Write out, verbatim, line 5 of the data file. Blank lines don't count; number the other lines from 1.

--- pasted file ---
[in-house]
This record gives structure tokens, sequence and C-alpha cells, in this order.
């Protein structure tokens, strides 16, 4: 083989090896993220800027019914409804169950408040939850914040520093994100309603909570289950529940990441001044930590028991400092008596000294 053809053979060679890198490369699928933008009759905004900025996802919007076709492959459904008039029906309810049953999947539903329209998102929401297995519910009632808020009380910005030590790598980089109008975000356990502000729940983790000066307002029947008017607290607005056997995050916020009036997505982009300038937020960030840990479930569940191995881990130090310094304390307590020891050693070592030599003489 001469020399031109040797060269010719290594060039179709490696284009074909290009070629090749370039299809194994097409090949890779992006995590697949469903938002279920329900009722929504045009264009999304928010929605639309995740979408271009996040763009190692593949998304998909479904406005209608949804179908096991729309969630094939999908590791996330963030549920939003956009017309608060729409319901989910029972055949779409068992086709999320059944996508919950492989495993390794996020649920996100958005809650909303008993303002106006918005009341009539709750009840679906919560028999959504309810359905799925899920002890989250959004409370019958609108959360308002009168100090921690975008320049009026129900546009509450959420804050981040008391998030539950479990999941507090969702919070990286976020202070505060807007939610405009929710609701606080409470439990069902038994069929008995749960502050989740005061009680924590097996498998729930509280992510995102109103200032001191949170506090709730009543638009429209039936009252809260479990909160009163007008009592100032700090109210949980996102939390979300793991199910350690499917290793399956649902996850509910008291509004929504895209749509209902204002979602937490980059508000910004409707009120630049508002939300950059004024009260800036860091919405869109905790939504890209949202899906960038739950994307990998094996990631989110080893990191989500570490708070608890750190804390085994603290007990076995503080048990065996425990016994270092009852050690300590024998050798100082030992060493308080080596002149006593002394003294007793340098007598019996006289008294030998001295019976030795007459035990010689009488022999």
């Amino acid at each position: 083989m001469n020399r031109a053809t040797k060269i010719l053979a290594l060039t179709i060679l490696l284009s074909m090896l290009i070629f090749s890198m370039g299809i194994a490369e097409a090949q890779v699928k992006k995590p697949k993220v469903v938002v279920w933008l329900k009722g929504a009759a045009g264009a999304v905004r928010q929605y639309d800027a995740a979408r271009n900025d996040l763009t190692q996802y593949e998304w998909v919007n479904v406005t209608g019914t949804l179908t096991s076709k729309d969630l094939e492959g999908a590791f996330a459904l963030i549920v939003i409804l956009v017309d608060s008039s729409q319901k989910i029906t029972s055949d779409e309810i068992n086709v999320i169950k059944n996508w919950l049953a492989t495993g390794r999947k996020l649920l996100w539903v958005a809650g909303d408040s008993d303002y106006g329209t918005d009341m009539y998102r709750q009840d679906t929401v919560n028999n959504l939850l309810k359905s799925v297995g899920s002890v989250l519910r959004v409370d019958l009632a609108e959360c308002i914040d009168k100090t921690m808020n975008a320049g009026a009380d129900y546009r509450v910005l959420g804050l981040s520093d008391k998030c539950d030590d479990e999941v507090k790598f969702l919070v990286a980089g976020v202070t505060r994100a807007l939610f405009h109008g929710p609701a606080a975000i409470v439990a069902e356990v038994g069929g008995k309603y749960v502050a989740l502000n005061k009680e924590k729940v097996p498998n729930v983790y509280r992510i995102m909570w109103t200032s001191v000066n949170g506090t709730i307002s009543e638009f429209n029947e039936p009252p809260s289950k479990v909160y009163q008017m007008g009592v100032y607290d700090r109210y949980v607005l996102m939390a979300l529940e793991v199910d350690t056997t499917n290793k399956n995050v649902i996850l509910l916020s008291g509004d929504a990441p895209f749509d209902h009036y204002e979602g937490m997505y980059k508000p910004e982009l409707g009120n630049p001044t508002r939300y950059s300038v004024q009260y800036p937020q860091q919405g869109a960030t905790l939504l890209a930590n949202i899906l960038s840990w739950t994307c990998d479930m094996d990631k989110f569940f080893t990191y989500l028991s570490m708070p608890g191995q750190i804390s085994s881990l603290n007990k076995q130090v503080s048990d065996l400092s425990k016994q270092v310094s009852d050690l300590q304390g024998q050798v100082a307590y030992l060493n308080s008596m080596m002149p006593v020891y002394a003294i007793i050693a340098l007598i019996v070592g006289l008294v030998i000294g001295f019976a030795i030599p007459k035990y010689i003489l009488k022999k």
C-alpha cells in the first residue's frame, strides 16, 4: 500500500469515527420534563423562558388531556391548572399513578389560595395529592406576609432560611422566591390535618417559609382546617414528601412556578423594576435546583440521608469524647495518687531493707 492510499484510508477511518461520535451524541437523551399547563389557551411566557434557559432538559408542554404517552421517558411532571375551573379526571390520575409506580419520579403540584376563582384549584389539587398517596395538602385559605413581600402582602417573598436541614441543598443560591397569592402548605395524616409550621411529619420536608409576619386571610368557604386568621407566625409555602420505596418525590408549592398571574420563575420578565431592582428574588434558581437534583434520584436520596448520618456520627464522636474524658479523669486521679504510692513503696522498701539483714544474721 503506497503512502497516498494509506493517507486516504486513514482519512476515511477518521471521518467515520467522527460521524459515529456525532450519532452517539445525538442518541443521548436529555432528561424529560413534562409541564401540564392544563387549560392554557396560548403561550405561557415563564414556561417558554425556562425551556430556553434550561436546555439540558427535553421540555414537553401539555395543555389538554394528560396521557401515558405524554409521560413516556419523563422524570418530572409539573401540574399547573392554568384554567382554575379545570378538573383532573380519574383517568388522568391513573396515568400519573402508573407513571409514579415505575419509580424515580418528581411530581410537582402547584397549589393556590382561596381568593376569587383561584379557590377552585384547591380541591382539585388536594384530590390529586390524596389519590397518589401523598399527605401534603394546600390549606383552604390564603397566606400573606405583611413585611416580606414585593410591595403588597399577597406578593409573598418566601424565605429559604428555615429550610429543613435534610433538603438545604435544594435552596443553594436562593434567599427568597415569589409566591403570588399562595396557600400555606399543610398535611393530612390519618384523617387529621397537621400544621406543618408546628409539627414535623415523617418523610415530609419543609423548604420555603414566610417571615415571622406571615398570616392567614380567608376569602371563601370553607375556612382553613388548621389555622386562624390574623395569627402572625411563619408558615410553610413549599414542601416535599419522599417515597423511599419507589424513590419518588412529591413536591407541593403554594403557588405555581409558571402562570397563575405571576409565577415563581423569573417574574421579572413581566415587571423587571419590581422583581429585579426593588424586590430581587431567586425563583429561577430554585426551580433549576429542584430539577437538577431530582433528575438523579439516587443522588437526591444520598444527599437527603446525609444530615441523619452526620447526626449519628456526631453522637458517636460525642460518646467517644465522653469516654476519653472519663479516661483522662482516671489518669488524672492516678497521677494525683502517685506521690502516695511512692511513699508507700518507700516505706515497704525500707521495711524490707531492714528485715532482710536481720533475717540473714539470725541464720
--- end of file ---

C-alpha cells in the first residue's frame, strides 16, 4: 500500500469515527420534563423562558388531556391548572399513578389560595395529592406576609432560611422566591390535618417559609382546617414528601412556578423594576435546583440521608469524647495518687531493707 492510499484510508477511518461520535451524541437523551399547563389557551411566557434557559432538559408542554404517552421517558411532571375551573379526571390520575409506580419520579403540584376563582384549584389539587398517596395538602385559605413581600402582602417573598436541614441543598443560591397569592402548605395524616409550621411529619420536608409576619386571610368557604386568621407566625409555602420505596418525590408549592398571574420563575420578565431592582428574588434558581437534583434520584436520596448520618456520627464522636474524658479523669486521679504510692513503696522498701539483714544474721 503506497503512502497516498494509506493517507486516504486513514482519512476515511477518521471521518467515520467522527460521524459515529456525532450519532452517539445525538442518541443521548436529555432528561424529560413534562409541564401540564392544563387549560392554557396560548403561550405561557415563564414556561417558554425556562425551556430556553434550561436546555439540558427535553421540555414537553401539555395543555389538554394528560396521557401515558405524554409521560413516556419523563422524570418530572409539573401540574399547573392554568384554567382554575379545570378538573383532573380519574383517568388522568391513573396515568400519573402508573407513571409514579415505575419509580424515580418528581411530581410537582402547584397549589393556590382561596381568593376569587383561584379557590377552585384547591380541591382539585388536594384530590390529586390524596389519590397518589401523598399527605401534603394546600390549606383552604390564603397566606400573606405583611413585611416580606414585593410591595403588597399577597406578593409573598418566601424565605429559604428555615429550610429543613435534610433538603438545604435544594435552596443553594436562593434567599427568597415569589409566591403570588399562595396557600400555606399543610398535611393530612390519618384523617387529621397537621400544621406543618408546628409539627414535623415523617418523610415530609419543609423548604420555603414566610417571615415571622406571615398570616392567614380567608376569602371563601370553607375556612382553613388548621389555622386562624390574623395569627402572625411563619408558615410553610413549599414542601416535599419522599417515597423511599419507589424513590419518588412529591413536591407541593403554594403557588405555581409558571402562570397563575405571576409565577415563581423569573417574574421579572413581566415587571423587571419590581422583581429585579426593588424586590430581587431567586425563583429561577430554585426551580433549576429542584430539577437538577431530582433528575438523579439516587443522588437526591444520598444527599437527603446525609444530615441523619452526620447526626449519628456526631453522637458517636460525642460518646467517644465522653469516654476519653472519663479516661483522662482516671489518669488524672492516678497521677494525683502517685506521690502516695511512692511513699508507700518507700516505706515497704525500707521495711524490707531492714528485715532482710536481720533475717540473714539470725541464720